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The Sri Lankan breakfast

Dee Williams savours the delicious local dishes

Curry for breakfast? People around the world wouldn’t normally contemplate having a curry for breakfast. In Sri Lanka however, a curry with string hoppers, plain hoppers or coconut roti is a wonderful way to start the day.

For me, nothing beats a good curry for breakfast, which is my favourite meal of the day.

Over the years, I have often spoken with Sri Lankan expats about the amazing breakfast buffets in the home country, which are served at hotels and restaurants. And they too fondly remember how much they’d enjoyed those dishes whenever they travelled to the island.

As most popular retail chains are now stocked with Western processed cereals that are high in sugar and salt, it’s great that Sri Lankans are still consuming their traditional assortment of breakfast dishes.

Who would have thought that eating rice by itself could be so tasty?

There aren’t many Sri Lankan dishes that epitomise the island’s culinary repertoire than kiribath. For many folk, this dish would have been the first solid food they’d have eaten.

The enjoyment of kiribath continues throughout one’s life… not only at breakfast time but also on important occasions and festivals. While kiribath is commonly made with red rice (rathu haal or rathu kekulu), I’ve also made it with kuruluthuda rice to provide a nuttier flavour.

A Sri Lankan breakfast simply wouldn’t be the same without pol sambol on the plate. This coconut relish is versatile and delicious, and you can even eat it on its own. But to get the best out of pol sambol, it’s better to eat it with kiribath, hoppers, string hoppers and bread, as well as rice and curry.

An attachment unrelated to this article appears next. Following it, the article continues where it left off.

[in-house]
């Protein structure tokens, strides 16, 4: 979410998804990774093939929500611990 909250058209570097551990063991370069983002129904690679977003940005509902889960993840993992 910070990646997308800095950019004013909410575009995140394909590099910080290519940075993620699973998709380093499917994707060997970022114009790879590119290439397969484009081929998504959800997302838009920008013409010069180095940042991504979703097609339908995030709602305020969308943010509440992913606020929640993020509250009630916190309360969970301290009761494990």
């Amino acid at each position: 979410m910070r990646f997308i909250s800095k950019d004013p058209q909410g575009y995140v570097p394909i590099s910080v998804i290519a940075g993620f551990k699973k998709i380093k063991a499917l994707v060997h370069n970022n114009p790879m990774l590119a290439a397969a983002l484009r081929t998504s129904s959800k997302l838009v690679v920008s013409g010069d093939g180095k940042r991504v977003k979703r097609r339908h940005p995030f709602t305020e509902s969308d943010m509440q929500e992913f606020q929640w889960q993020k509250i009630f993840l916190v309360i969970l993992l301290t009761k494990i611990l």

I like pol sambol so much; so much so that I have it in a sandwich at times. On one occasion, I made it on MasterChef Australia and the judges fell in love with its flavours!

When you think about it, there must be hundreds of different kinds of breads all over the world since bread is a staple in many countries. Cooking methods and ingredients vary – some are made with cornmeal or wheat, others are cooked on stoves and most are baked in ovens.

The French have baguettes and the Italians have ciabatta while in Sri Lanka, we have roast paan. While it is not as popular as other variants around the globe, I don’t think there are many other kinds of bread that will complement a chicken curry, pol sambol, lunu miris and parippu curry for breakfast as well as roast paan can.

A Sri Lankan breakfast feast is not complete without plain and egg hoppers. It’s wonderful to eat a hot crispy hopper – especially with seeni sambol – and a devilled chicken, beef or pork dish.

Unfortunately, most people don’t get an opportunity to eat hoppers made with toddy. Having eaten hoppers made with toddy, there is no doubt in my mind that they’re much tastier than those made with yeast… because they are crispier, fluffier and more flavoursome.

Normally, a hopper is enjoyed by breaking a small piece and eating it with curry or any other accompaniment. However, I have seen many tourists in Sri Lanka add the accompaniments to the middle of the hopper, roll it up and savour that tasty treat.

There may be traditionalists who aren’t fans of enjoying hoppers this way; but I feel that if tourists appreciate Sri Lankan food and spread the word, that’s what matters in the end.

After all, food is meant to be enjoyed!

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